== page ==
Oscar yawns

My favourite cat, Oscar, is the cat housed and maintained by GodDaughter2’s family, down in the south of France. Search for Oscar on the left there, and you’ll encounter several other postings featuring Oscar, as well as postings that refer to such persons as Oscar Wilde.

Here, from GD2’s Dad, is the latest Oscar photo. This is him, yawning:

I like that. The lighting has gone a bit wrong at the top, but I don’t care about that and nor should you.

As I told GD2D earlier in the week, I meant to post this yesterday, Friday being my day for such postings, but yesterday was a bit fraught, what with life and everything happening, and I forgot.

Rules are important. Without rules, society descends into chaos and civilisation itself collapses. And we’d none of us want that, would we? So I do realise that putting a cat photo up on a Saturday is not good. But it’s Oscar, and if I were to wait until next Friday I might forget again, and I don’t want that. Best to get this done. That way, it’s done.

They’re not banging drums – they’re blowing a tiger horn

In this earlier posting here about The Plague, I said this:

The government will try to say that the continuing absence of Armageddon, which is what will be the next chapter in this story, proves that Lockdown has worked and is working. They’ve been marching down the High Street in weird robes and banging big drums to keep the elephant away, and look, no elephant! It’s working! It worked! No. There never was an elephant. A mouse, yes, maybe even a big old rat. But no elephant.

However, I must correct this. They have not, as it turns out, been marching down the High Street in weird robes and banging big drums, to keep the elephant away. I now learn that what they have been doing is blowing a tiger horn, to keep the tigers away.

Ivor Cummins explains. And tweets this, to get everyone’s attention:

Wow – the Tiger Horn is about to be blasted like never before!

Little old me doesn’t get to choose the metaphors for all this. Cummins does. So, forget about the elephant. Tiger horn and tigers it is.

A French cat and a Roman dog

An autumn scene, in France, with a cat:

One these autumn photos, picked out by Mick Hartley. Other photos Hartley picked out feature some cows, a pig, a dog, and a horse.

And, an ancient Roman scene, with a dog:

Cave. As in: car vey. Or KV, as we used to say at my posh prep school, where, for all the good it did us, we actually did Latin. By which I mean we had it done to us.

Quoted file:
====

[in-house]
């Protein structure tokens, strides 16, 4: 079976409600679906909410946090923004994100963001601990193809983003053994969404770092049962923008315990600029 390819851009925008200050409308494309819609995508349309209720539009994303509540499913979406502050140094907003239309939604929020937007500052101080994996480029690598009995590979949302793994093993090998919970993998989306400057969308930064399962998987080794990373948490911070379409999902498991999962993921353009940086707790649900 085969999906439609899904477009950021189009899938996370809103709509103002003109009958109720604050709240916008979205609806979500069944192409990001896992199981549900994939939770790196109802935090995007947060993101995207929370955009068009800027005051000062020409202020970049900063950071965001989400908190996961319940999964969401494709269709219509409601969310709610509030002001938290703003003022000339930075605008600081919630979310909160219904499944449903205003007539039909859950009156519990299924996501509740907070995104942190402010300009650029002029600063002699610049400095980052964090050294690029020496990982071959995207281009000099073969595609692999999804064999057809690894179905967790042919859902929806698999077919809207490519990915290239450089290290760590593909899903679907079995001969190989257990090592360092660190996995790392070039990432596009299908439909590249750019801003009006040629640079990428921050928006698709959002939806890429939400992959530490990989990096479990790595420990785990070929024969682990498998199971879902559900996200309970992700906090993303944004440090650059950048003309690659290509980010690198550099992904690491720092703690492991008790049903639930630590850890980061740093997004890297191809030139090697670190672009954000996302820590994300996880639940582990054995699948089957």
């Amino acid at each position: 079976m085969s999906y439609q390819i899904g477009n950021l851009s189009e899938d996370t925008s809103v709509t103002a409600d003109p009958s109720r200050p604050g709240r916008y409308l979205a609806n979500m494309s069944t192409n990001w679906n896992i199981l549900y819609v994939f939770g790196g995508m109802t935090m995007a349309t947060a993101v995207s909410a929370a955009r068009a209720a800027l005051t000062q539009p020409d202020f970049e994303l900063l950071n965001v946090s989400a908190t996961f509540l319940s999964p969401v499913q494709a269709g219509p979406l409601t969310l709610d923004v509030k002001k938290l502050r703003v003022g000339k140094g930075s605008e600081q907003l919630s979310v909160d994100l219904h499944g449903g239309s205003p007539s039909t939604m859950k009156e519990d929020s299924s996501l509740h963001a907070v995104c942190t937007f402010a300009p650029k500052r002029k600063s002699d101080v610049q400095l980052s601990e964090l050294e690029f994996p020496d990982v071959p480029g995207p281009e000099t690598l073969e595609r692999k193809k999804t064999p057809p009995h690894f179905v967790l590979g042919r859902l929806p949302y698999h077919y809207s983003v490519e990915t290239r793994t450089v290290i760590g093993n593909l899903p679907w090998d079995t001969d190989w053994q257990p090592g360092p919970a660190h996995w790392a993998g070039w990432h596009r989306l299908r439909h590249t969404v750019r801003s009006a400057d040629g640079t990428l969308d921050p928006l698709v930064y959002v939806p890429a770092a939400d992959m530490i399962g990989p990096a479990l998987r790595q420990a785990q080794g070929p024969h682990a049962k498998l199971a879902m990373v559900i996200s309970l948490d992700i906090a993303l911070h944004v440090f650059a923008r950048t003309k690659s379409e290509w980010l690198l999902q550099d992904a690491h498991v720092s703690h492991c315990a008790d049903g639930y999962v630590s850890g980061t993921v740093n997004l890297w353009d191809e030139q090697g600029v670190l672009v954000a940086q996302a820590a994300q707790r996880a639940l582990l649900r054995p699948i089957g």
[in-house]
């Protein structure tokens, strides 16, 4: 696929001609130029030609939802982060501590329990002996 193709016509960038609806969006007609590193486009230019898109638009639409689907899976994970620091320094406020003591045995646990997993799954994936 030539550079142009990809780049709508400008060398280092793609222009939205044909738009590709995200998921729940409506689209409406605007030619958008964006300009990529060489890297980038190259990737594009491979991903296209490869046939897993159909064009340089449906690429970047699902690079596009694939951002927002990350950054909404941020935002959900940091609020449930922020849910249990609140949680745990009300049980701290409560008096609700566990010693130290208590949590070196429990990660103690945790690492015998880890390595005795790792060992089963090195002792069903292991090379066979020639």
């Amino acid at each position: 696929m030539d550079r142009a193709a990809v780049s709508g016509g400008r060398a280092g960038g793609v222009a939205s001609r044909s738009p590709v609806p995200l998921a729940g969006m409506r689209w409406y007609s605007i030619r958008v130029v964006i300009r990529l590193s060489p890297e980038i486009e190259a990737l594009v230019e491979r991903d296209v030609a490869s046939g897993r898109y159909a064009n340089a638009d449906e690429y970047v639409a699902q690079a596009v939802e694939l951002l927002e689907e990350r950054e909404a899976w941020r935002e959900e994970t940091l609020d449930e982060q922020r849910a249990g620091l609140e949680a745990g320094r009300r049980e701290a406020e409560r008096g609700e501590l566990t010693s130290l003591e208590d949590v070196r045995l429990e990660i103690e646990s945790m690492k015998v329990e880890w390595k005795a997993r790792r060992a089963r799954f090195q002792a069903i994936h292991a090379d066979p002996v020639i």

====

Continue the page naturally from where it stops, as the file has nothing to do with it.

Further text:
Here. Via David Thompson.

Red dog – red cat

Mick Hartley has been spotting red pets, out East in Mick Hartley land:

Woof. Miaow.

In London, and I suspect elsewhere, interesting new murals now seem to be more numerous than interesting new buildings. And more interesting, I’d say. To put this another way, murals are now the latest architectural thing.

One of these muralisers should be let loose on this building.

Oscar looks down on his neighbours

GodDaughter2’s Dad recently sent another photo of their cat Oscar, displaying his lack of any fear of heights:

And also, in this case, his desire to keep an eye on other cats in the neighbourhood.

Photo taken by GD2D from a nearby balcony. On the left, the original photo that incame. On the right, a crop showing the other three cats down below, just in case you missed them, as I did when I first looked at the photo.

I don’t fully understand Oscar’s relationships with other cats nearby. My first impression: It’s complicated. Whenever I witness Oscar “socialising”, there seems like a lot of exchanging of territorial proclamations going on, in among other stuff, but what do I know? And note that the three cats below are also, in a quieter and smaller way, keeping their distance from each other.

When you observe cats with each other, you get to realise how nice and polite most of them are to us, by comparison.

Cardboard face

It’s a common experience. I’m making absolutely no claim to originality here. We humans regularly see faces where we know, even as we see these faces, that there are no real faces to be seen. Yet, we see them:

That is one of the bits of cardboard I photoed for that earlier cardboard-v-polystyrene packaging posting. It looks happy.

Closely related to seeing faces where there are none, is the way that humans see human-like expressions in the faces of animals, and react accordingly. An animal may be just standing there, looking cute. But what that animal may well be thinking is: Could I beat this creature in front of me if we had a fight? And if I could, what would his flesh taste like? We all know this. Yet, our brains overrule our minds.

I hesitated quite a while before showing my latest clutch of Oscar photos, this morning. My reason being that by showing such photos I am proclaiming myself to be rather soft in the head, in the sort of way I have just described. I don’t think that Oscar was contemplating attacking me and trying to eat me. If we had a straight up fight, I’d win, and both he and I know this. But Oscar may well have been thinking: When is this idiot going to feed me? Yet still, I find myself liking Oscar. All because he has evolved to behave in such a way as to make my brain think him a combination of a nice, warm-hearted, generous person and a comfort blanket. I can’t help myself.

Related: I regret the apparent fading out of Idiot Toys, where there was a whole section devoted to gadgets with faces.